In my last two posts I described how the New York Times misunderstands the Constitution and highlighted Reason's great new article comparing conservative and libertarian theories of constitutional interpretation. Well, now I have a chance to put those topics together, in response to yesterday's big front-pager entitled "Court Under Roberts Is Most Conservative in Decades."
Times Supreme Court reporter Adam Liptak -- generally a sharp and honest broker -- surveys some new political science literature and concludes, among other things, that since John Roberts became Chief Justice five years ago, the Court has been moving (modestly) to the right and is now "the most conservative one in living memory." Ed Whelan debunks both of these empirical claims at NRO's Bench Memos blog -- I disagree with Ed on some legal issues, not least unenumerated rights, but his fisking is worth a read -- and I want to add two broad points.
First, the claim that "all" (or even most) judicial decisions can be assigned an ideological value is simply laughable. Are all decisions favoring criminal defendants, unions, and people claiming discrimination or civil rights violations "liberal" while those favoring prosecutors, employers, and the government "conservative" (as the scholars who maintain the database maintain)? What about union members suing unions or large corporations suing each other? What if the criminal defendant is a Fortune 500 CEO (like Conrad Black and Jeffrey Skilling in this past term's "honest services fraud" cases)? What about "reverse" racial discrimination claims like those at issue in Ricci v. DeStefano (the New Haven firefighters case)? What about an oil company suing the EPA? A financial services company suing the SEC (or vice-versa)?
And what about civil rights claims involving the Second Amendment, or the Fifth Amendment's Takings Clause, or the right to earn an honest living? Are those not "real" civil rights claims? What if it's poor people losing their houses to a big developer who promises a town it will create jobs and increase tax revenues? What if it's black hair braiders who can't set up their shops without passing haridressing license exams requiring expertise only with white hair styles? What if it's women who want to buy and carry handguns to defend themselves on their walks home in a dangerous neighborhood? Attempts to code such cases -- like attempts to decide them based on "empathy" or support for the "little guy" -- are bound to fail.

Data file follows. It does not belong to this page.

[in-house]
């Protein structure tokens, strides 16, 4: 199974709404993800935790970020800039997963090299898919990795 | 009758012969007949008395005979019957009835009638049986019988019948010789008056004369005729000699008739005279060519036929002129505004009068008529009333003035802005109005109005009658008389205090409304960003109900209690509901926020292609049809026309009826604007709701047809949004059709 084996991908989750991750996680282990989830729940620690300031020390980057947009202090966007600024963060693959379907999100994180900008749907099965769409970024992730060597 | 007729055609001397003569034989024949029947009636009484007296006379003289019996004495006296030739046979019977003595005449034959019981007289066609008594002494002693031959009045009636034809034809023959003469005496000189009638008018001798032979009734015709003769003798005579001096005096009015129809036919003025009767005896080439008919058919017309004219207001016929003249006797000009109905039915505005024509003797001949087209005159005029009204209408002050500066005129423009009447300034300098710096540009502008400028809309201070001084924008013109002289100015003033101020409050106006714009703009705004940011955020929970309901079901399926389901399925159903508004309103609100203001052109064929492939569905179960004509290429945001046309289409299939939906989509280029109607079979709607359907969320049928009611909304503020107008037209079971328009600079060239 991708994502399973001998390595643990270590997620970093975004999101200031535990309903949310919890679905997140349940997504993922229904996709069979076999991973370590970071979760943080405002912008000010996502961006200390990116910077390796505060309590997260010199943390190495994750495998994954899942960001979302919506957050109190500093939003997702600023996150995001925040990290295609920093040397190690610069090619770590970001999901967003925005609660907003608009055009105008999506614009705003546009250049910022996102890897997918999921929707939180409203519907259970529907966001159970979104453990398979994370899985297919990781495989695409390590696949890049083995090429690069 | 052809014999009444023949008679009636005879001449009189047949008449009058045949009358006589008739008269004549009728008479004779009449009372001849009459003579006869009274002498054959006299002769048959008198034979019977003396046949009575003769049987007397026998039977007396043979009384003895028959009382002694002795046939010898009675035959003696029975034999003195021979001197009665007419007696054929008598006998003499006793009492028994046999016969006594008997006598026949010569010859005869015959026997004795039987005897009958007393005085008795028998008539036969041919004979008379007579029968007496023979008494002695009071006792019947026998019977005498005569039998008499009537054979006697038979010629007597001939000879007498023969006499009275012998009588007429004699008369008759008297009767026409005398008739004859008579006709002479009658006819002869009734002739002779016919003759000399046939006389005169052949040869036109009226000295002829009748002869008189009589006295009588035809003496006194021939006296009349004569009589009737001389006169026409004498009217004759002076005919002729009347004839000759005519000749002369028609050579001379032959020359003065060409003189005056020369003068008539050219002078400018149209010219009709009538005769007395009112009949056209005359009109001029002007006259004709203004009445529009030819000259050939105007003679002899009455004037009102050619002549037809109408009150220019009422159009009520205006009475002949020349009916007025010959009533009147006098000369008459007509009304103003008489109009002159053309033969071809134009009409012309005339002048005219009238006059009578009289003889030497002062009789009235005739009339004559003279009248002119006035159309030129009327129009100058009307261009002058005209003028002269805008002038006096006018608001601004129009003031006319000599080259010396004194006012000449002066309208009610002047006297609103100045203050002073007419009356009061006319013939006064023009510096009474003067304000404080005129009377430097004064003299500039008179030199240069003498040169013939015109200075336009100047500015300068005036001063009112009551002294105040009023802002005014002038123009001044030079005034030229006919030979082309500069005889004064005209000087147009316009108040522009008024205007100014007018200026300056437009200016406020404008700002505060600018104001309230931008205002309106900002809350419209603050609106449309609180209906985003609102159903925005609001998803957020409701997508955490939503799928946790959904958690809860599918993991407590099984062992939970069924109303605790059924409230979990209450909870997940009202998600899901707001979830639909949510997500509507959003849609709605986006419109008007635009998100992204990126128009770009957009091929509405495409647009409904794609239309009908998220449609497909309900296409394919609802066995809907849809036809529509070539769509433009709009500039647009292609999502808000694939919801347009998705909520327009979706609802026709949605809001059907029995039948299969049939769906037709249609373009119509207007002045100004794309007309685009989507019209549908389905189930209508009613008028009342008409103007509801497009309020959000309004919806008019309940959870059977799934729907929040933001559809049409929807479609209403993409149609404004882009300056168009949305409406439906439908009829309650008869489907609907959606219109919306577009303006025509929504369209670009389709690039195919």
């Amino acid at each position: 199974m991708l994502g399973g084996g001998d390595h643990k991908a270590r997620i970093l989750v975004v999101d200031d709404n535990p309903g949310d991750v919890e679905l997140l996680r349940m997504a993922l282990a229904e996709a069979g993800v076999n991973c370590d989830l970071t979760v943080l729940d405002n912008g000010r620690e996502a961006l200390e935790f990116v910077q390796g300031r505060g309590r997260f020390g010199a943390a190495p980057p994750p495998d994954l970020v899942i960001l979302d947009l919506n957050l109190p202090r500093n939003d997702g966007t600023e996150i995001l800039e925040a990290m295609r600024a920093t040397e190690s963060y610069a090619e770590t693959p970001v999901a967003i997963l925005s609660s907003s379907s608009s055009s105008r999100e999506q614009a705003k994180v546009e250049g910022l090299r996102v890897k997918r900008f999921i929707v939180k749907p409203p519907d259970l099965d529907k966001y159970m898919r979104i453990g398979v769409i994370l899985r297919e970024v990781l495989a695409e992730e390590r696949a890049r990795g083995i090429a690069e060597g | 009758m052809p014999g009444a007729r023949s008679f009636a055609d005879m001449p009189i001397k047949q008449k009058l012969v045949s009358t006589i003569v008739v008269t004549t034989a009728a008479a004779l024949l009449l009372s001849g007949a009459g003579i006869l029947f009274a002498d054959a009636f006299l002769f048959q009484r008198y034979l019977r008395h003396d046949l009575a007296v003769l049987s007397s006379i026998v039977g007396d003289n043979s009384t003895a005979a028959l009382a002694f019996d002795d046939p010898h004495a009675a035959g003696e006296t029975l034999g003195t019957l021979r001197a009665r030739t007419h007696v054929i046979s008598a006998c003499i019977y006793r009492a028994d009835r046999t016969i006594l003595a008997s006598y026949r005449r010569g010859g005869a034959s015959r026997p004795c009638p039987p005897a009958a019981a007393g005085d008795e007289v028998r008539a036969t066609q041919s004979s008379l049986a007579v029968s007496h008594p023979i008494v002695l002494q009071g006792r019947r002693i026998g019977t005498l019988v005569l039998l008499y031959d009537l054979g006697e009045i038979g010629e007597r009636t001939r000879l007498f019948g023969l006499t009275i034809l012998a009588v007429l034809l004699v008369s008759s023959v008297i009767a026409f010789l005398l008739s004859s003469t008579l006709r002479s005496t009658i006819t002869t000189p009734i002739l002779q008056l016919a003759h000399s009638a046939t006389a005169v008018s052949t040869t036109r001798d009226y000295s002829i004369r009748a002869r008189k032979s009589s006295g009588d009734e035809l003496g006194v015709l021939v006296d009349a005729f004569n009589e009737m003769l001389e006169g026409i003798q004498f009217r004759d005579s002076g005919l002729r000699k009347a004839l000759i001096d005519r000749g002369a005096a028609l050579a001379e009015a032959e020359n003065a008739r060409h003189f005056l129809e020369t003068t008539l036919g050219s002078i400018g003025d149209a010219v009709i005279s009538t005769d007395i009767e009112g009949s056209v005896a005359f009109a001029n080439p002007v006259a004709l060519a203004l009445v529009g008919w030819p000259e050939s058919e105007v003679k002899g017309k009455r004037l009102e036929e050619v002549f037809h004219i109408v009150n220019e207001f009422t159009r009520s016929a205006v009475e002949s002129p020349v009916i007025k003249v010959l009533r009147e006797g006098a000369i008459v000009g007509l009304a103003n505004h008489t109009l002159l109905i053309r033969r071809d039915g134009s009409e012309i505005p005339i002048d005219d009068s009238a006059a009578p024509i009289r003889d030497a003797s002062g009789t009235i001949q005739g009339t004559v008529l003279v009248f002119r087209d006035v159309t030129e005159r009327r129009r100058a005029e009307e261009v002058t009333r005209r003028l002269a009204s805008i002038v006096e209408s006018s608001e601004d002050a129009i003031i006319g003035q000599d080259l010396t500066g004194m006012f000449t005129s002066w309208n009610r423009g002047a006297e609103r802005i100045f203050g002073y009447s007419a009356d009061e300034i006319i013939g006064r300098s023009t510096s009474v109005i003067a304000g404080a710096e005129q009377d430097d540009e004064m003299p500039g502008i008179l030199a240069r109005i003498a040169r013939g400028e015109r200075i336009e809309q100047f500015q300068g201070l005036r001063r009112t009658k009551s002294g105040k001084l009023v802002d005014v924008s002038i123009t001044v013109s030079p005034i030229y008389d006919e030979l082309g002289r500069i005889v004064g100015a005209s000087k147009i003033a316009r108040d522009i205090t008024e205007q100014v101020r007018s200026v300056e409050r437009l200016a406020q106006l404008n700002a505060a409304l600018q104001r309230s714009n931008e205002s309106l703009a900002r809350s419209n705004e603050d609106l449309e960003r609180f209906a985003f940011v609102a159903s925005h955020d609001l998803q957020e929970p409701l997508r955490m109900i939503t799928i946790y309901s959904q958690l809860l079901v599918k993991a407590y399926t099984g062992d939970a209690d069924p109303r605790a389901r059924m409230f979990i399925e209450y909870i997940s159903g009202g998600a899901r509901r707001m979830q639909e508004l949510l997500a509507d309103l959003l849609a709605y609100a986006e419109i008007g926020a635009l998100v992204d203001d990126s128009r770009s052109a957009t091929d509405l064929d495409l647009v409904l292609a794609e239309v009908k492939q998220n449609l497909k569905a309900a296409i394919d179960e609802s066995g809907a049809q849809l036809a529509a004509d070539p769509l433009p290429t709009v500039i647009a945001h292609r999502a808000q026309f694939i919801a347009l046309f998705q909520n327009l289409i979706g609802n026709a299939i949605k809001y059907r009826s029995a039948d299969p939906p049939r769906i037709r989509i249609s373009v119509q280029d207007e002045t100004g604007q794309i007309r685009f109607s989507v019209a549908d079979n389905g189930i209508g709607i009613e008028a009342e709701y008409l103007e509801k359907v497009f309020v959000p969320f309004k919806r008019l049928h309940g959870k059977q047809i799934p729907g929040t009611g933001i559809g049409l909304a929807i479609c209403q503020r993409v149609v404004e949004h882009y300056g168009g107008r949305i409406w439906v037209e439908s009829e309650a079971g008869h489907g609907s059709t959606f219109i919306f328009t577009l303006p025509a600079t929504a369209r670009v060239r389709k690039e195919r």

Second -- and this ties together all the criticisms -- the labeling of decisions (and courts!) as "conservative" and "liberal" ultimately boils down to results-based analysis that equates law with politics. The liberal political position is to favor abortion rights, separation of church and state, gun control, wealth redistribution, economic regulation, and racial preferences, and to disfavor the death penalty. It is then obvious that court rulings against those positions must be "conservative." Add in the fact that the researchers performing all these analyses --and reporters writing about them -- are themselves quite "liberal" and it becomes all the more alarming when the Supreme Court moves in a "conservative" (= wrong) direction.
But you can't simply code cases, tally up votes, and call it a day. Is there no difference between a vote to uphold restrictions on partial-birth abortion and one to overturn Roe v. Wade? Is voting one way because of stare decisis the same as voting that way because you think the underlying precedent is correct? Is a vote to overturn the Slaughterhouse Cases and revive the Privileges or Immunities Clause the same as one to "incorporate" via the Due Process Clause?
And what about all those unanimous and "odd bedfellow" cases -- the ones where Justices Scalia and Ginsburg are on one side and Justices Breyer and Alito on the other? Are Scalia and Ginsburg simply more "liberal" when it comes to the Sixth Amendment's Confrontation Clause? Is a judge who votes to strike down economic regulations while also recognizing a broad right to habeas corpus just a "moderate" (or perhaps "confused")? Or is that judge simply a "libertarian" as a matter of public policy?
While we're at it, look at the First Amendment. How do you account for the leading pro-free speech justices the last 20 years being Kennedy, Thomas, and Souter? Is a vote allowing a statute that criminalizes certain kinds of disfavored speech "liberal" or "conservative"? (If you have a ready answer, contrast what you think about hate speech laws with what you think about anti-pornography laws.)
Put simply, law matters. Judges are not super-legislators voting on their preferred policy positions; they have different jurisprudential theories, some of which lend themselves more to "liberal" political results, some less, but hopefully it's the Constitution and statutes that ultimately lead to those results over the long term.
In short, Adam, c'mon, covering the judicial branch is not like covering the political branches. You know the difference between the Court and Congress so don't allow your readers to think there isn't one.